Not only do you have to think about doing work to get money, but you have to think about when it will come in. $2,000 today can be worth a lot more than $4,000 in six months. On the one end of the extreme, I have a customer that prepays me for 40 hour blocks of work at a 20% discount.
At the other end of the extreme, my courses pay out quarterly plus I released in mid-October I won’t see any royalties until late January. When you are worrying about paying the bills today, this is a nightmare. But the courses are lucrative over the long term, so I need to make sure I keep making courses.
Another factor is unexpected delays. Delays with agreeing to a contract. Delays with agreeing to the scope. Delays with the customer changing their mind on a piece of work. You can never count on a future piece of income until the check is signed and in the mail.
The distance between action and result gets longer
When you work a 9-to-5 kind of job. You put in a certain number of hours every week and get paid a certain number of dollars every two weeks. Even if you are a salaried employee, the distance between inputs and outputs is pretty straightforward. When you are freelance, everything gets murky.
First, a lot of the work that I do has long term deadlines. If am making a course, I will work on that course for 4-6 months and not see any money until it is completed. If I’m writing a paid article, the cycle is shorter but there is still a delay.
Now, for customers that I bill time and material, it’s a lot simpler in theory. But the sales cycle to get that customer is still a numbers game. Everything in the sales cycle is like buying little tiny lottery tickets with your time and energy. You have no idea which one will pay off, so you buy a lot of lottery tickets.
To start with is marketing. Marketing is the act of realizing that most people, by default, have no idea who you are and don’t care. I spend an hour every week writing my newsletter. What’s the dollar value on that? No idea. When will it pay off? Maybe years down the road. Every newsletter issue is a tiny, tiny lottery ticket.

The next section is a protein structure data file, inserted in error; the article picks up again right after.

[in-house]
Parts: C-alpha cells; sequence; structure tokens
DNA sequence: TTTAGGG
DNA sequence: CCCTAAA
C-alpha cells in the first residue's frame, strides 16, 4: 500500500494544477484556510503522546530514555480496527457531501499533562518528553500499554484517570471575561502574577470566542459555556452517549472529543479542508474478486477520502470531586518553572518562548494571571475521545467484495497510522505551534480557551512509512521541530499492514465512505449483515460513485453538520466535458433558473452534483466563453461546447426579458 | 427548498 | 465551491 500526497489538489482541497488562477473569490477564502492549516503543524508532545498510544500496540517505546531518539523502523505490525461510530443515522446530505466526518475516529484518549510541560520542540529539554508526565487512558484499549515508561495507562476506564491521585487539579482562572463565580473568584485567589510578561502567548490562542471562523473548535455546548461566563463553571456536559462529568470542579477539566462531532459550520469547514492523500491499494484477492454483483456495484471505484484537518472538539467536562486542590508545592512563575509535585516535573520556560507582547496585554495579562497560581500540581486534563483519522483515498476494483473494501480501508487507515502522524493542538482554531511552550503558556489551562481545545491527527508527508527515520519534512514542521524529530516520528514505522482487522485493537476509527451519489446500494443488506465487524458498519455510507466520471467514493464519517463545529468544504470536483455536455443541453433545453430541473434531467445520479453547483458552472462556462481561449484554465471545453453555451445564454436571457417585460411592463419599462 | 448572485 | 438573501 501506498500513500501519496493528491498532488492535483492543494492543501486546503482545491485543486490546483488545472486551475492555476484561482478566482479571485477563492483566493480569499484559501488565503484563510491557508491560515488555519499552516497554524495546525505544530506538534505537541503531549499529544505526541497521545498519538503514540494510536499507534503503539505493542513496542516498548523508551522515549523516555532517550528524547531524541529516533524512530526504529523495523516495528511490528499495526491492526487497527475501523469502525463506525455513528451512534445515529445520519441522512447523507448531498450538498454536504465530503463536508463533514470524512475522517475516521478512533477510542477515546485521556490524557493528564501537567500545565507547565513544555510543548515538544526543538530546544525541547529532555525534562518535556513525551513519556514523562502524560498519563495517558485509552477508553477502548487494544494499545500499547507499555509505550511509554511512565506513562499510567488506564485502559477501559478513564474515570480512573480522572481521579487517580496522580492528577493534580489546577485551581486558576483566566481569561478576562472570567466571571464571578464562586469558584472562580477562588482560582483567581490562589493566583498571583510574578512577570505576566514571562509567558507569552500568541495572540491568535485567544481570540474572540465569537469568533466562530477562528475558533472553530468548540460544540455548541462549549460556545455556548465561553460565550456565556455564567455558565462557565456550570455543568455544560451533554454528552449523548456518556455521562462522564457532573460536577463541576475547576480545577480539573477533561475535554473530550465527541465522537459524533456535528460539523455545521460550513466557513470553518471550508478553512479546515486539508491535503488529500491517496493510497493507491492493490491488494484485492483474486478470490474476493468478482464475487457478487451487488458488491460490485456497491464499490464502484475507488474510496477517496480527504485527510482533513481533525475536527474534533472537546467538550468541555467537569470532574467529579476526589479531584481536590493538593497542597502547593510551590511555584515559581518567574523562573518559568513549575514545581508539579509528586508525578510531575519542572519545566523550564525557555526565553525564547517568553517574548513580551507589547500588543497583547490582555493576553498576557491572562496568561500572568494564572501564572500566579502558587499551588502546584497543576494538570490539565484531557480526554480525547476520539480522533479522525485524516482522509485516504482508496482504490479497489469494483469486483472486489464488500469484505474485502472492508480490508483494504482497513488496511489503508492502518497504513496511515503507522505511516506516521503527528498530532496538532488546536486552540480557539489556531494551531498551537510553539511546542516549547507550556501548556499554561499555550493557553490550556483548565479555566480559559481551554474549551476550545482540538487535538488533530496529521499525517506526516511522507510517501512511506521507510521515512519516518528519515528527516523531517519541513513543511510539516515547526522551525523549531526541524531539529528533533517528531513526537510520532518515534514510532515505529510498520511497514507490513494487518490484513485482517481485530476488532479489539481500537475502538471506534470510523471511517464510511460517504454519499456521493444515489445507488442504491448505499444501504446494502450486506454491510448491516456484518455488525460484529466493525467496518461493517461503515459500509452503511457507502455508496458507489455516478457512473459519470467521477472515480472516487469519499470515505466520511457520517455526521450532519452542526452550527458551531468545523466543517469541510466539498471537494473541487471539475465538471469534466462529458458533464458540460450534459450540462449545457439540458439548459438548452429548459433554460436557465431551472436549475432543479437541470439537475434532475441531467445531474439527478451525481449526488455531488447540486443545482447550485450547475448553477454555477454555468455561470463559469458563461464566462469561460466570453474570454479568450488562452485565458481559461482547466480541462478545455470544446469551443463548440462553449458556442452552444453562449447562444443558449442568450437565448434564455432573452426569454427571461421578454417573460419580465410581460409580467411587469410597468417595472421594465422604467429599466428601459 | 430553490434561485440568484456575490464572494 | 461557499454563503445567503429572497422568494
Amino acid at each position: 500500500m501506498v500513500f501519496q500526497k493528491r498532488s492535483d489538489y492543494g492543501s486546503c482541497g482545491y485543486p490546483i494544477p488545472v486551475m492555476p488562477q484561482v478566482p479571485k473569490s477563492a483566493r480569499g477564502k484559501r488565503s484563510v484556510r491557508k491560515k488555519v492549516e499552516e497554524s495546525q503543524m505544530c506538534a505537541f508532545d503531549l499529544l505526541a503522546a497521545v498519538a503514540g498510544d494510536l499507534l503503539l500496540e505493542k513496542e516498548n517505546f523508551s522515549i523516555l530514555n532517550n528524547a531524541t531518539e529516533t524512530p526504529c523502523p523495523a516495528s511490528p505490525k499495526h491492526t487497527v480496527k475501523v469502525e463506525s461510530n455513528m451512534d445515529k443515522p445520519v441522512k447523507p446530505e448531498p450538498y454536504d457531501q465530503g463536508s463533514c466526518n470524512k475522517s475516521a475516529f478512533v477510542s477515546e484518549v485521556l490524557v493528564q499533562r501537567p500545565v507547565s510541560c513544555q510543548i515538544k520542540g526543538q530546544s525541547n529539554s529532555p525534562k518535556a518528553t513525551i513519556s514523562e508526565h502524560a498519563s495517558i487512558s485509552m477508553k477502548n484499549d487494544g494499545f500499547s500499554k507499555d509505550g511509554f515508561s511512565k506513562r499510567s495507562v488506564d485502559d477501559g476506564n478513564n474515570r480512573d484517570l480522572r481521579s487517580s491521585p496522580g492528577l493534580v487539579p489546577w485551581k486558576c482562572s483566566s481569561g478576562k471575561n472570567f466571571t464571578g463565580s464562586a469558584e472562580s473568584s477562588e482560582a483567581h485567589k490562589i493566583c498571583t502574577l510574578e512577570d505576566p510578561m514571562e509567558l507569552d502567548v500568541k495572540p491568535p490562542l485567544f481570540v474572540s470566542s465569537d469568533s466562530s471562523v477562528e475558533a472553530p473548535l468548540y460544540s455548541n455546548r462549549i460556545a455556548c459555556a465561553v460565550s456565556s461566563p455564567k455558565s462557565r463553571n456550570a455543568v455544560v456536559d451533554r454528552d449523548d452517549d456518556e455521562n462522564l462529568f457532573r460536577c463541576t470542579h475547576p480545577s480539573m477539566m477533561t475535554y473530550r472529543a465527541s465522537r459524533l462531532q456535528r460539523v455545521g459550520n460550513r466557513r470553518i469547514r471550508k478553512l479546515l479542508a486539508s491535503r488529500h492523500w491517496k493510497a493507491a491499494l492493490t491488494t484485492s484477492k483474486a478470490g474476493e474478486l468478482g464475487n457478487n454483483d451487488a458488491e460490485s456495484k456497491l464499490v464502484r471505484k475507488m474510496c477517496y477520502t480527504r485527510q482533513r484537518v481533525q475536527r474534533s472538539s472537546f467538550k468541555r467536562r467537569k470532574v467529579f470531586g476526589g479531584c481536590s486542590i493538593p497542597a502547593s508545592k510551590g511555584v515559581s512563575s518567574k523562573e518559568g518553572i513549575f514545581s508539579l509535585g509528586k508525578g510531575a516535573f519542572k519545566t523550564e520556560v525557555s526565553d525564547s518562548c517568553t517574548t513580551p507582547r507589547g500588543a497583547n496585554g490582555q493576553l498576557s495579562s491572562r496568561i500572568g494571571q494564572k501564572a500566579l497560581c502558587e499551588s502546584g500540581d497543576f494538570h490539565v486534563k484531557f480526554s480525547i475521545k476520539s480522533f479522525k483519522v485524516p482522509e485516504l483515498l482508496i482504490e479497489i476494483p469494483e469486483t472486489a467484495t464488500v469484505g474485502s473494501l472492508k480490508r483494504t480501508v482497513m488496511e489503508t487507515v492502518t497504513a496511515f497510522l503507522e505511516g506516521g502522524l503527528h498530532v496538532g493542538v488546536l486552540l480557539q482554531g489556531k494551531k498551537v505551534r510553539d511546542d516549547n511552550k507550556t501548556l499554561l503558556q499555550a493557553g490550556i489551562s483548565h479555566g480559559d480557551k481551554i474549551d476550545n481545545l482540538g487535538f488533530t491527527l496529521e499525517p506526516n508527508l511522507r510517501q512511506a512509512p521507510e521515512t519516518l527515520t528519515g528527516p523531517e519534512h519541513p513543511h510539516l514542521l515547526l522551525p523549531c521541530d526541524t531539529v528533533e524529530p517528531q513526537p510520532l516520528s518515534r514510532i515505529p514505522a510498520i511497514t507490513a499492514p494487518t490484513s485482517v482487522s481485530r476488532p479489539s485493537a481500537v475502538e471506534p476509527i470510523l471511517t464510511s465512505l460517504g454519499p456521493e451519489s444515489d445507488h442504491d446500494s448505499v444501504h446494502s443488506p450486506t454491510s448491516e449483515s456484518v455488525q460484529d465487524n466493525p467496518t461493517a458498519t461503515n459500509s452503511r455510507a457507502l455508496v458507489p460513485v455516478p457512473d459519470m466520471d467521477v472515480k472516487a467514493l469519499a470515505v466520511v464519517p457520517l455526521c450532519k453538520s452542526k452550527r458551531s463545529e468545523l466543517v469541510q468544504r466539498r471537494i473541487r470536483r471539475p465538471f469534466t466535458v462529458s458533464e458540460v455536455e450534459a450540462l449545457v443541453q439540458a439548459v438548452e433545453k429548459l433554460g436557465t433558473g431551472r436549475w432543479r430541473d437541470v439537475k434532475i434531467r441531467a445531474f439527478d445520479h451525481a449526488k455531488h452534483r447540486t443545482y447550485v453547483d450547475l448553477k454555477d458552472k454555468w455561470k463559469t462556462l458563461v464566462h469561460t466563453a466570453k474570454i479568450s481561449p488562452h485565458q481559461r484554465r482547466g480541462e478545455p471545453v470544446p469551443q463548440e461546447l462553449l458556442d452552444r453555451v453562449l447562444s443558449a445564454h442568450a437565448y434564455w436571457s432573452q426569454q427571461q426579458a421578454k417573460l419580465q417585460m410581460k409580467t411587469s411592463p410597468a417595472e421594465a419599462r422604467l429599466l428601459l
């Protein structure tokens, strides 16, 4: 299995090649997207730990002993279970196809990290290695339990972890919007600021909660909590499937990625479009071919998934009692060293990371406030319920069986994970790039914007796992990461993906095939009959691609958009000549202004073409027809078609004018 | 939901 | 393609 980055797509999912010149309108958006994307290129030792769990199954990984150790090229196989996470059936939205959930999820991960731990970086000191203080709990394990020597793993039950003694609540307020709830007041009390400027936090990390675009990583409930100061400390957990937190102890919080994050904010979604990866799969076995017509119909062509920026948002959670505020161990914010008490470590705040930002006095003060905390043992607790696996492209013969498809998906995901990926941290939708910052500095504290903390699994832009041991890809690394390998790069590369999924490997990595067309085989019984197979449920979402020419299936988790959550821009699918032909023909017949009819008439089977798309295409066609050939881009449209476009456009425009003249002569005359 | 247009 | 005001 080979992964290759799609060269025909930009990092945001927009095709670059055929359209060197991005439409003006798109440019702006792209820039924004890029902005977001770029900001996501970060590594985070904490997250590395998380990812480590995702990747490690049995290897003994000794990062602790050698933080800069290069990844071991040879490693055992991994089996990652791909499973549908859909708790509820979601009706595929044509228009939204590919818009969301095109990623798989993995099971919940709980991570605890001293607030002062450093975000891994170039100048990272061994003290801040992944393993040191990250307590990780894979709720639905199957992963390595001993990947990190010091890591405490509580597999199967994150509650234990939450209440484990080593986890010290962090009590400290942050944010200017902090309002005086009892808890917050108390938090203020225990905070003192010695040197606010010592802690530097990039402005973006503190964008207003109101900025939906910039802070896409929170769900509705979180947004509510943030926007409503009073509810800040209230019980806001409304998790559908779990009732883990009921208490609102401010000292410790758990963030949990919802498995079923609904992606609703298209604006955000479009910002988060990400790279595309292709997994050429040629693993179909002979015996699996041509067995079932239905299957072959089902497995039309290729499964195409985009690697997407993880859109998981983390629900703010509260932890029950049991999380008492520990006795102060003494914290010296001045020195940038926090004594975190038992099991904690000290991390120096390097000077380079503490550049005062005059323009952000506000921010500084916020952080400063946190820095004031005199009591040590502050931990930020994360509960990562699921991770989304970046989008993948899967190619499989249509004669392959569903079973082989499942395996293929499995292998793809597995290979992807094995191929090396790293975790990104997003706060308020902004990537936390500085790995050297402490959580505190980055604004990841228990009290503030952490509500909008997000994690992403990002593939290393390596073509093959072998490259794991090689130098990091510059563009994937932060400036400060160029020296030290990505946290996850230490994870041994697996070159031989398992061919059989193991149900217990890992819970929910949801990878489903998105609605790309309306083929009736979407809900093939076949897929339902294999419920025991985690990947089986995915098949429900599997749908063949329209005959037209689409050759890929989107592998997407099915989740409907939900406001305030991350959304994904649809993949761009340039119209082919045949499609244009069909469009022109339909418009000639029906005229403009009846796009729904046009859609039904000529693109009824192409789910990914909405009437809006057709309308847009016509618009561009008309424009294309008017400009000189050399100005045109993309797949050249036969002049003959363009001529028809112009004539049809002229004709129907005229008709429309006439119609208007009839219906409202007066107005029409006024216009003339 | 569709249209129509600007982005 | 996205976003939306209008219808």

Once people know you exists, you have to deal with the sales process. First you have to talk with people that might be interested in your services, a.k.a. leads. Then you narrow them down to people who are actually interested in your services, a.k.a qualified leads. Finally, you have to scope the project, submit a proposal, and hope it gets accepted. Once you do the work, you go back and hope they have more work for you.
This cycle can take weeks or even months. Tiny, tiny lottery tickets. So much of sales and working for yourself is playing the marshmallow game. Do you eat one marshmallow now, or do you wait and hope for two later?
Your skillset and your job role get blurry
When I initially made the switch to freelance, I thought I was going to become a fulltime course author. As I picked up consulting work to help pay the bills, I’m realizing that a blend probably makes more sense. So I would use course authoring to provide a stable base of income and use consulting to stay sharp.
If you are going to do consulting, you have to deal with another piece of marketing called branding. If marketing is making sure people know you exist, branding is deciding what you want to be known for. I’ve written before that people pay for specialization. This is doubly so in consulting. A recent customer told me, “If I’m going to pay you, I need to make sure you know more than my team.”